Jesus’ birth to an unwed teenaged girl in a backwater town a little north of nowhere is perhaps God’s biggest surprise of all. No great kings or rulers to welcome the Messiah – instead, the poor, the marginalized and the outcast attend the birth of God made flesh. No fanfare, no fireworks, no finery for the Prince of Peace, just a makeshift bed in a straw-filled manger, on an average night.
Well, average, that is, until it’s punctuated by the message of the angels and the bewilderment of the shepherds. God indeed surprised the world in the extraordinarily ordinary birth of Jesus.
As we make our way once more with the shepherds and angels towards Bethlehem, we celebrate God’s favor for the last, the lowest, and the least. At Christmas we rejoice with Mary that Jesus is God’s biggest surprise. With this tiny helpless child in Mary’s arms, we see God making the common holy, the mundane mighty, and the everyday extraordinary. We are called to revel in God’s continued choice of the unexpected.
This is the good news at Christmas and beyond: that God is found not in a mansion but in a manger, not in a palace but in a poor house. Many still look for God in the halls of power and privilege. But that’s not the message of the God of the universe, and it’s not the message the angel Gabriel brings.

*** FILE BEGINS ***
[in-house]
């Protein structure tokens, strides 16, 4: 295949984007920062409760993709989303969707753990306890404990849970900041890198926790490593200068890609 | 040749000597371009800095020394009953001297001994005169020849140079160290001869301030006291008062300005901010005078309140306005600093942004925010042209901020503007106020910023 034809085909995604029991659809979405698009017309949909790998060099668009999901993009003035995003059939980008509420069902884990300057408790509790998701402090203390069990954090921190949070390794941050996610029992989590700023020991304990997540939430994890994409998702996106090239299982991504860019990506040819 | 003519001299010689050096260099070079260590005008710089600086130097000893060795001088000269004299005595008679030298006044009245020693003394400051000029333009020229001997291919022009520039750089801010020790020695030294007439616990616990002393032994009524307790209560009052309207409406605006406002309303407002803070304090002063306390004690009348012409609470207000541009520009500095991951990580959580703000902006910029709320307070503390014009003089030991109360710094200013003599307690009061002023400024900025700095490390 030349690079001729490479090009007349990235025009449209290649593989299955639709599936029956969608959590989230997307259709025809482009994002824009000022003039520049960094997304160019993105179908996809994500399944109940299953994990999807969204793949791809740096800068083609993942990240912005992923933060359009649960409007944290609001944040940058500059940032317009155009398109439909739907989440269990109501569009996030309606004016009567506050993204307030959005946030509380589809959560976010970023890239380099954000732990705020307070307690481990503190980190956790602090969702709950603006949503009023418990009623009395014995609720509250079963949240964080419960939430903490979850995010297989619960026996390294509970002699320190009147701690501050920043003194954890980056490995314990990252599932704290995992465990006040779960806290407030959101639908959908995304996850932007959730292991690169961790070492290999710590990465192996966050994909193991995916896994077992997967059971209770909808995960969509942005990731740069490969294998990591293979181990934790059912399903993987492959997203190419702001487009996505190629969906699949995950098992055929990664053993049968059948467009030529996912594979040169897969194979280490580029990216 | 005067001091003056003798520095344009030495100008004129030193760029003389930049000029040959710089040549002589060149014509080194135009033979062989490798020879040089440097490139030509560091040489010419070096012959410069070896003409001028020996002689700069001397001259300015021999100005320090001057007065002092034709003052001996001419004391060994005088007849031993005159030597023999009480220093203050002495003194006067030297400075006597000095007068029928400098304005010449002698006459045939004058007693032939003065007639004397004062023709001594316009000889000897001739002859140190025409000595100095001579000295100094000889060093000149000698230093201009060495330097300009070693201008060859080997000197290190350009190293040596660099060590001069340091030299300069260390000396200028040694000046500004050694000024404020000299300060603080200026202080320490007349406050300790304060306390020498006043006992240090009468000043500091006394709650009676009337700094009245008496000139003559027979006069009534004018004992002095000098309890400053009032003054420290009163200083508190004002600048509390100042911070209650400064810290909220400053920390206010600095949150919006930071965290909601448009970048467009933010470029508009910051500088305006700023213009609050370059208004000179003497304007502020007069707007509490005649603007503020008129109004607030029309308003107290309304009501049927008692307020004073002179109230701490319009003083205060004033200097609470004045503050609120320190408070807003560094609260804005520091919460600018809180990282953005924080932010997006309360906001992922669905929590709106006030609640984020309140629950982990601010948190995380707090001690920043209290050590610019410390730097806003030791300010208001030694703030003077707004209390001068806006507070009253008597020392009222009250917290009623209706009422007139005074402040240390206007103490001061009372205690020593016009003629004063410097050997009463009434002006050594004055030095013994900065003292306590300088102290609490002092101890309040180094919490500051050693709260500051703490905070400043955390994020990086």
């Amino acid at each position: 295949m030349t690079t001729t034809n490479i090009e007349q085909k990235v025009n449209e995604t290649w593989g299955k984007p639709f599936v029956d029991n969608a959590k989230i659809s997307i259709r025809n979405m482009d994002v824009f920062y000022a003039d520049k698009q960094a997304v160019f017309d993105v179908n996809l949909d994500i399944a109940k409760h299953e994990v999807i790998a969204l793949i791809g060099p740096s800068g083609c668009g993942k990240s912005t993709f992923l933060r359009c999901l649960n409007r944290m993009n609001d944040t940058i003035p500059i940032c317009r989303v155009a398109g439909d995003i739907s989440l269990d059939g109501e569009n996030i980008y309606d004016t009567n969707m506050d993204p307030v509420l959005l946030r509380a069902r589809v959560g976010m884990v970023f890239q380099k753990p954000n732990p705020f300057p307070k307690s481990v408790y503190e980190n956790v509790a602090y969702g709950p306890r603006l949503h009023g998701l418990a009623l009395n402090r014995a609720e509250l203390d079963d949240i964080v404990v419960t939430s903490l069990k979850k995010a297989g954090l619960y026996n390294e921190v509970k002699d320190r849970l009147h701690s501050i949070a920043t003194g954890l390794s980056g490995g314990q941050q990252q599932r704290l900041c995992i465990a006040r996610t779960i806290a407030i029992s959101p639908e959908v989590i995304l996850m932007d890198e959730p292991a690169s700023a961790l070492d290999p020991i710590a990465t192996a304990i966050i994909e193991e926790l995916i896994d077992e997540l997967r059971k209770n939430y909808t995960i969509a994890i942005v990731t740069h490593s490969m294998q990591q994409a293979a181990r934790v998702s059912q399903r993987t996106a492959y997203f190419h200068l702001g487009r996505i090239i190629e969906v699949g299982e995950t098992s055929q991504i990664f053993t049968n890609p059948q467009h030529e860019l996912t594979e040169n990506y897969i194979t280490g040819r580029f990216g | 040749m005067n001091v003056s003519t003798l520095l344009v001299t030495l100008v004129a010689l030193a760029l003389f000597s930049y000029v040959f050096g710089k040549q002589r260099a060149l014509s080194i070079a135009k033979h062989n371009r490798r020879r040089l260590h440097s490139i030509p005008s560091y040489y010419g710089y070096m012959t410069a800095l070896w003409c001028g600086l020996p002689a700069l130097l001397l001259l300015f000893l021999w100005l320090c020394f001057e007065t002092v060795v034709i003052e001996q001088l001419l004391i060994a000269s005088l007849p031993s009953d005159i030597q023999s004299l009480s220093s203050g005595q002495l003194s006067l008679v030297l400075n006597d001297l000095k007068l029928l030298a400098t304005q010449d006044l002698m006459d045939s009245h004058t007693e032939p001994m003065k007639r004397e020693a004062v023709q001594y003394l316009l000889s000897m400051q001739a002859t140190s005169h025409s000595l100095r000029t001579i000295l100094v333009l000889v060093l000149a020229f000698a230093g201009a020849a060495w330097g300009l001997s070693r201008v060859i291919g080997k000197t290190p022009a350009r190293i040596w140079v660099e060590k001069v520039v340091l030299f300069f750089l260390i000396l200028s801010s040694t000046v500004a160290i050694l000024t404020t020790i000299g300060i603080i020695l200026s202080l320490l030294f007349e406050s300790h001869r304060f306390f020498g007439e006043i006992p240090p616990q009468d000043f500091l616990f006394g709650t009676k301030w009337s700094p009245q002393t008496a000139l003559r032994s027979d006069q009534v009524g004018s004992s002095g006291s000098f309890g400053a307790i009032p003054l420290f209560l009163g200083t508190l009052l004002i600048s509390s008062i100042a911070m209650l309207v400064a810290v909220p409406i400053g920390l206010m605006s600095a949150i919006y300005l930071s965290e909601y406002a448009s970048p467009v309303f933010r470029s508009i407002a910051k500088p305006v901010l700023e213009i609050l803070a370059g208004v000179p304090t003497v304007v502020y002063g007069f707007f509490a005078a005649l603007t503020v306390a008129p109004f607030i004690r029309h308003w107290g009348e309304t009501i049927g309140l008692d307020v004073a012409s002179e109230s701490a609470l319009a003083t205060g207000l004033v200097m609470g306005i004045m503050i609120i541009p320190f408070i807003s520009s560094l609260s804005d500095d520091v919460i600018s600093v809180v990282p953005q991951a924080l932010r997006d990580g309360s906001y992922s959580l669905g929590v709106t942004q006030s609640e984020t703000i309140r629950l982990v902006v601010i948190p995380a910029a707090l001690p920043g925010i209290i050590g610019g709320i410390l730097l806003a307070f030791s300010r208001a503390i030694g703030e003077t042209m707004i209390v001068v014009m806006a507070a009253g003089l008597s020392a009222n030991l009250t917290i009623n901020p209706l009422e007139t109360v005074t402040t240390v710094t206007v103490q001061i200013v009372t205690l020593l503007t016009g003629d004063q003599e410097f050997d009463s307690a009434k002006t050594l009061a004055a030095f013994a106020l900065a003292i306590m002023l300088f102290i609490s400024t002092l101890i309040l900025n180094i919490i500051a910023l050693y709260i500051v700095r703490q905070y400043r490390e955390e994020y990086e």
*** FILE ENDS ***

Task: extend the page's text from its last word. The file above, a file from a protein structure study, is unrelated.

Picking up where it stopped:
In a world filled with wars and rumors of war, injustices and unrest, protests and violence, political uncertainty, suffering and pandemics, we need the message of the angel. For those who are desperately searching for a different way, God finds us in our need and raises us up. Our world is indeed desperate for Good News and surprise and awe.
But too often we, as the church, find comfort in the known, the recognized, and the familiar. We like safe. We like certain. We like stability. But with God we’re never stable, or certain, or safe.
As we turn our gaze towards Christmas, the question that we -- those of us who look for and follow Jesus -- the question that we must ask ourselves is this. Have we heard the stories so often that we fail to see or share the surprise? Have we drained so much of the mystery from the world that we are no longer able to be startled by the workings of God? Have we failed to recognize Jesus in the passing touch of a hand (remember when we could do that?), the fleeting beauty of a smile (if you can see it behind the mask), the gentleness of a word of encouragement? Our lives, our communities, and our world are filled with God’s surprise if we stop long enough to recognize it.